• Czechoslovakia came into being out of the collapse of the Austro-Hungarian Empire at the end of WW1. I do believe there was bloodshed. Further, the situation is hardly analogous, as the country it came from had ceased to exist. Czechoslovakia itself ceased to exist and became two separate states via an act of parliament. Again, no UDI.

            Yugoslavia was similarly formed, and dissolved in a series of wars. There may have been bloodshed but I’m open to being proven wrong on that score. If, you know, you can demonstrate all that news coverage, peacekeeping missions, etc was an elaborate hoax.

            The USSR dissolved; no one state unilaterally separated.

            I have no idea what your reference to Austria is about; it has a convoluted history but it never voluntarily joined a bigger union and then unilaterally separated from it.

            No bloodshed in Kosovo? Seriously? Peaceful separation?

            Taiwan is a rather bizarre situation where the government of the Republic of China was supplanted by the communist government after a civil war (no blood there) everywhere except Taiwan. The ROC (Taiwanese government) claims to be the government of all China – and the PRC claims to be the true government of Taiwan. When each claims ownership of the other, it is hardly a case of one separating from the other.

            Tibet: They want to be separate but the PRC won’t allow it.

            So… wrong on each and every count.

          • If you can’t be civilized, be gone. I’m not interested in attempted bullying or misogyny.

            I already said Ciao

          • You made a statement that was utterly false; I countered with truth (I can provide links if you don’t believe me). How is that bullying or misogyny? Snarkiness is not bullying – and your nonsense has nothing to do with your sex so hardly misogyny. I’d say the same thing to any male who posted such tripe.

            Oh, and sayonara.

          • No, you play stupid, like you always do….trying to prove yourself right all the time.

            If some other country didn’t make a ‘UDI in Quebec city’….your ‘literal’ view…..well then I’m wrong. LOL

            Sorry…I’m not playing games with you or wasting time on something you could look up on Wiki

            Hasta la vista baby.

          • Show me where I’ve been stupid. You said there were plenty of instances where a country had made an UDI without bloodshed – and then provided a series of false examples, thinking I’d be too stupid to know the difference.

            If anyone is being stupid here, she’s staring back at you from your mirror.

      • Not sure about the bloodshed part, but a UDI would indeed wreak economic havoc in both Quebec and Canada, with, IMO, Quebec getting the majority of it.

        • I think you’re both exaggerating. if Quebec suddenly says it is an independent country, every other major country (with the possible but unlikely exception of France) will say “no you’re not” and that will be that.

        • ‘Quebec’s economy has undergone tremendous changes over the last decade.[152] Firmly grounded in the knowledge economy, Quebec has one of the highest growth rate of gross domestic product (GDP) in Canada. The knowledge sector represents about 30.9% of Quebec’s GDP.[153] Quebec is experiencing faster growth of its R&D spending than other Canadian provinces.[154] Quebec’s spending in R&D in 2011 was equal to 2.63% of GDP, above the European Union
          average of 1.84% and will have to reaches the target of devoting 3% of GDP to research and development activities in 2013 according to the Lisbon Strategy.[155] The percentage spent on research and technology (R&D) is the highest in Canada and higher than the averages for the Organisation for Economic Co-operation and Development and the G7 countries.[156] Approximately 1.1 million Quebecers work in the field of science and technology.[157]

          Quebec is also a major player in several leading-edge industries including aerospace, information technologies and software and multimedia.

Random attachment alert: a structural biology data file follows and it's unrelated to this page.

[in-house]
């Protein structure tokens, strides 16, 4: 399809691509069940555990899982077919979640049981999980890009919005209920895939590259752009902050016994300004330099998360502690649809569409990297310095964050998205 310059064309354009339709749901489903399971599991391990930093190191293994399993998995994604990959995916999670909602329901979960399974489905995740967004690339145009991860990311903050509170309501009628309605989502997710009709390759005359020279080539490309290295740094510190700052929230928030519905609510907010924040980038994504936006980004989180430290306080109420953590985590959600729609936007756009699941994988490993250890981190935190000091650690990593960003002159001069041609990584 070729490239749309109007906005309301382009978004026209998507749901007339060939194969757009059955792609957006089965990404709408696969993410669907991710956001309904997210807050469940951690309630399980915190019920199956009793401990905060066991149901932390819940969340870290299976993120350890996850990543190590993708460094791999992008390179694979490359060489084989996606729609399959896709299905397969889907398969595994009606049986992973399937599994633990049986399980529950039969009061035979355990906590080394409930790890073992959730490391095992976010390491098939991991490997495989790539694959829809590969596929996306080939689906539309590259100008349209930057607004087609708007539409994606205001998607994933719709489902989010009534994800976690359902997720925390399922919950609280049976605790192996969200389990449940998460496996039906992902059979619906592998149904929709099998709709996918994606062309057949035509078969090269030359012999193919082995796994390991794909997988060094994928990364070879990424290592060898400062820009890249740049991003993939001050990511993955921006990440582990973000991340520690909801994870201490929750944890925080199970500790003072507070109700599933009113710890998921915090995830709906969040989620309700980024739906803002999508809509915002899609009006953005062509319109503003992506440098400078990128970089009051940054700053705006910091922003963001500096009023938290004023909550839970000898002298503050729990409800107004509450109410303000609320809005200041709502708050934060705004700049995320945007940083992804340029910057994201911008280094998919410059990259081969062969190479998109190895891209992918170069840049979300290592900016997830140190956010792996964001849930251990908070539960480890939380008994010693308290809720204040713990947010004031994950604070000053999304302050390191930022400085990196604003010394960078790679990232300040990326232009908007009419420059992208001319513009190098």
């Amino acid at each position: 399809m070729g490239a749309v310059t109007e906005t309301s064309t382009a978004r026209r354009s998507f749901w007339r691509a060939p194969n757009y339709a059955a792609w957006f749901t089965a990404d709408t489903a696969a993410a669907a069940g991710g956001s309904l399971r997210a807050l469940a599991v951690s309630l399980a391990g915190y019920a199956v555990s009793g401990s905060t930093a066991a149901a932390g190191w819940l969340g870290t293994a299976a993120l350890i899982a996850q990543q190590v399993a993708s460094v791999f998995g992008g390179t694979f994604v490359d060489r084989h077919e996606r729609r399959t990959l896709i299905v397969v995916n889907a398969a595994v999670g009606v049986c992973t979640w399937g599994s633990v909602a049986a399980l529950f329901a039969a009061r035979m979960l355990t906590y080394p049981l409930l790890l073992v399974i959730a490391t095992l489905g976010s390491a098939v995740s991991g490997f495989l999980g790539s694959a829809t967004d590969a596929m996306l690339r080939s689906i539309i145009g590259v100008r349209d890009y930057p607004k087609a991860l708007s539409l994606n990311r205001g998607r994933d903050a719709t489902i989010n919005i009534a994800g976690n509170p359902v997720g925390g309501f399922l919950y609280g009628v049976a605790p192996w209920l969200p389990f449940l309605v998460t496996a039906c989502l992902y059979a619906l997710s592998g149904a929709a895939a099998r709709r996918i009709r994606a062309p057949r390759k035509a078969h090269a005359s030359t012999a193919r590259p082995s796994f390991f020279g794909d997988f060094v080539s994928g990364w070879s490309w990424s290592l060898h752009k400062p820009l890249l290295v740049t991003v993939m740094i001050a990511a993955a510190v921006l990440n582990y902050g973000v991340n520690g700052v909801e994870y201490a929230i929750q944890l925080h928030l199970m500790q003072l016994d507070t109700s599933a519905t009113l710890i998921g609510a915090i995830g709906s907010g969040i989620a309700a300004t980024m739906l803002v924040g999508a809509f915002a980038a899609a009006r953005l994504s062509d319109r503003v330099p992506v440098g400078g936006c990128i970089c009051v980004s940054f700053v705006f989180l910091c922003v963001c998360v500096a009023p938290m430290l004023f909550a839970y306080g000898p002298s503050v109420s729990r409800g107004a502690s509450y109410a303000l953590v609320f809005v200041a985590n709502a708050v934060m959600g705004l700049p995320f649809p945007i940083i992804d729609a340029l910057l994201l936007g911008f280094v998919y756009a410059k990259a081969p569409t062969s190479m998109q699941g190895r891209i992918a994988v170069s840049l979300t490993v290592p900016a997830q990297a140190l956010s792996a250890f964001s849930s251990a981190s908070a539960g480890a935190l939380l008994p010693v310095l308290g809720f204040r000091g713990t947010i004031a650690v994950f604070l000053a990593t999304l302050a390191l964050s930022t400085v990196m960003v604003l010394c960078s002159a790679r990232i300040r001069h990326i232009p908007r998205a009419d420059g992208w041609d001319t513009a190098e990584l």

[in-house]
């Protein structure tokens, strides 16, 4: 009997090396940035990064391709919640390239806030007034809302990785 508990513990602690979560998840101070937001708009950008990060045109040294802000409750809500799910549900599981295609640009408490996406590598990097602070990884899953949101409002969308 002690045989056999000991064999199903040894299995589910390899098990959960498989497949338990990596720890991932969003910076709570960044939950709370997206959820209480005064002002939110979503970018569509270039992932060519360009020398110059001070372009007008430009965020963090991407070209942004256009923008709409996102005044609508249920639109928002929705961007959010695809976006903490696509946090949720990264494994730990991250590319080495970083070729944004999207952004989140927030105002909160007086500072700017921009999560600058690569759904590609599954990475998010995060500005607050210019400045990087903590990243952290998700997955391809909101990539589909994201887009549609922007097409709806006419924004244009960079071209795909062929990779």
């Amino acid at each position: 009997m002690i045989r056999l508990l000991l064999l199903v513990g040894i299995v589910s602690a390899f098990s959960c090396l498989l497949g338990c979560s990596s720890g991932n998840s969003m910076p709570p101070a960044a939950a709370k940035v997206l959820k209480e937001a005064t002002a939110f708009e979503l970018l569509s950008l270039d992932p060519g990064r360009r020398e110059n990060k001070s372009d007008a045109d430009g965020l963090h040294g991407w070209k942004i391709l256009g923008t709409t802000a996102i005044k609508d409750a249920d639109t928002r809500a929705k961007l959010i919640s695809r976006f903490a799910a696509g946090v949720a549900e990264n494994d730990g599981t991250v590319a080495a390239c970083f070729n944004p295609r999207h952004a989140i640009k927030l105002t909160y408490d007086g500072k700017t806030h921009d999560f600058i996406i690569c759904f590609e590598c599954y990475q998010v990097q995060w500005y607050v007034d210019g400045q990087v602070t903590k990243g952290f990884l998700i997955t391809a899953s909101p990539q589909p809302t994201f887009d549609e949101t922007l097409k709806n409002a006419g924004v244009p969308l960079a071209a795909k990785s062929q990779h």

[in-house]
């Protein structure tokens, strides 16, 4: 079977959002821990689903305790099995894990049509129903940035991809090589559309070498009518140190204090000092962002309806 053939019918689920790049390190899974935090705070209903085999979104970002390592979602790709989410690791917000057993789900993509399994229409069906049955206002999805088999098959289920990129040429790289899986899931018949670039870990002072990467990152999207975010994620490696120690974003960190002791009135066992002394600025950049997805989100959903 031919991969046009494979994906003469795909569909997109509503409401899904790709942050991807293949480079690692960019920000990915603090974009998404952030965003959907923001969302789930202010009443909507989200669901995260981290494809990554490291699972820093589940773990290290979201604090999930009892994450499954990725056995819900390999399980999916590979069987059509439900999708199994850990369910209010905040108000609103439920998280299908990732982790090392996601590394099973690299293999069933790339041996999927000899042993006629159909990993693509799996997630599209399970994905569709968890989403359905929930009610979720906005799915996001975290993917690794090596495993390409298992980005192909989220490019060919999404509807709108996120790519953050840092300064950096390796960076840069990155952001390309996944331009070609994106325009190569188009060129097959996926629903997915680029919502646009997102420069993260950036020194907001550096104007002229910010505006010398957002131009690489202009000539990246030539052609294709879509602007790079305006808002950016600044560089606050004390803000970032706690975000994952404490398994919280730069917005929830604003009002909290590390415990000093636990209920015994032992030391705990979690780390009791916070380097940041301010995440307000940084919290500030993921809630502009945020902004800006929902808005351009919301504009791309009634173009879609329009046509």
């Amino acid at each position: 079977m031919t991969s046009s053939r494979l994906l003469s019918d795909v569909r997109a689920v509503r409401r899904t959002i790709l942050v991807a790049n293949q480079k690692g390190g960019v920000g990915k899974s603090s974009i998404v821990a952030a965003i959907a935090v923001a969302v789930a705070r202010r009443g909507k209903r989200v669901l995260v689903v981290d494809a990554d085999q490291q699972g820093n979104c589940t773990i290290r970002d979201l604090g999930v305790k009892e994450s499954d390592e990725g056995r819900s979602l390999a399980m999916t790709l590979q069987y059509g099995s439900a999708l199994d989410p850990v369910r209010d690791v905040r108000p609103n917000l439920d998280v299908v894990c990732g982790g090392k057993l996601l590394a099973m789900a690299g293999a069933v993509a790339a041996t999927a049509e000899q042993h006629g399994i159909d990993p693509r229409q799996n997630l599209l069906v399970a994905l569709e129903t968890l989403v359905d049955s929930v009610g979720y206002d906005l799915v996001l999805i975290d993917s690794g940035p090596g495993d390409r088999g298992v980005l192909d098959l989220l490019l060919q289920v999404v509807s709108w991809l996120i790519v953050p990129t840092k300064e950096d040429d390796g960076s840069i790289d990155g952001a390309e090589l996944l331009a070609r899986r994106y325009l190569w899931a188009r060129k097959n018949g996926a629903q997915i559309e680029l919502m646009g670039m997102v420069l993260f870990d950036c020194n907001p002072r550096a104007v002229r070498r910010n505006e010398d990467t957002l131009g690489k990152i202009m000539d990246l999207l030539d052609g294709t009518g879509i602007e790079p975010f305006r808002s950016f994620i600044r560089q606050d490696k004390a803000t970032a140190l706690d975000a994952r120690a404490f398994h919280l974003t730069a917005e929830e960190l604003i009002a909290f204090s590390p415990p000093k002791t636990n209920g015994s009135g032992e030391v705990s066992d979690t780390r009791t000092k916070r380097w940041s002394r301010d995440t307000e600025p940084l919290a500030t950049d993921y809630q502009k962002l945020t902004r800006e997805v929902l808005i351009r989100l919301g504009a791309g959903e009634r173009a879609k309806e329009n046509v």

Approximately 60% of the production of the Canadian aerospace industry are from Quebec, where sales totaled C$ 12.4 billion in 2009.
          Quebec is one of North America’s leading high-tech player. This vast sector encompassing approximately 7,300 businesses and employ more than 145,000 people’

          • And all that would serve the new country of Quebec in good stead in a stable environment. However, IMO what would follow a Quebec UDI would be anything but a stable environment.

          • No reason for it to be anything BUT stable.

          • A sample of things that would be up in the air in the event of a UDI:
            – Quebec’s borders
            – Quebec’s share of the assets and liabilities
            – How much say Quebec would have in the management of the CAD (answer would be none)
            – How well Quebec aboriginals would accept being part of the country of Quebec
            – Dealing with expiring passports (short term Quebec problem)
            – Getting a EI system up and running (short term Quebec problem. But Canada would likely immediately stop sending EI cheques to Quebec)
            – The stock market (actually it would be down in the dumpster as people sell Canadian companies and the CAD like crazy).

            And that’s assuming neither side gets snitty.

            Examples of Canada getting snitty:
            – Order the shut down of all federally regulated banks located in Quebec.
            – Stop sending OAS, GIS cheques to Quebec
            – Go mental and put the armed forces on alert on the border

            There would be so many unknowns that it would be impossible to say with any certainty how unstable things would get.

          • This may be your view of things ‘up in the air’…..but a simple take-over….as in all other secessions….solves them

          • Hardly. They would no longer be signatories on any trade agreements, to start. An angry Canada could easily block shipment of goods in all directions but south (vessels exiting from the St. Lawrence have to pass through domestic Canadian water). I can pretty much guarantee they will lose a chunk of hydroelectricity as someone will take down the power lines at the border between Labrador and Quebec.

            It might settle down after a few years, but those first years would be very rough. And they’d find it a lot harder to retain their French language when they are alone and without protection in NA.

          • Good point. Quebec would likely have to negotiate its way into NAFTA. Since it would be bargaining from a position of weakness, I imagine the US would take full advantage of that. And the most Quebec could hope for from Canada would be for it to not join the US in demanding major concessions (e.g. supply management, French language wording on goods sold in Quebec).

  3. What… Quebec is “threatening” to “separate”… again. Does this charade actually work anymore. Too bad the ;threats” weren’t real. Oh well, let the charade continue, some people seem to really enjoy it.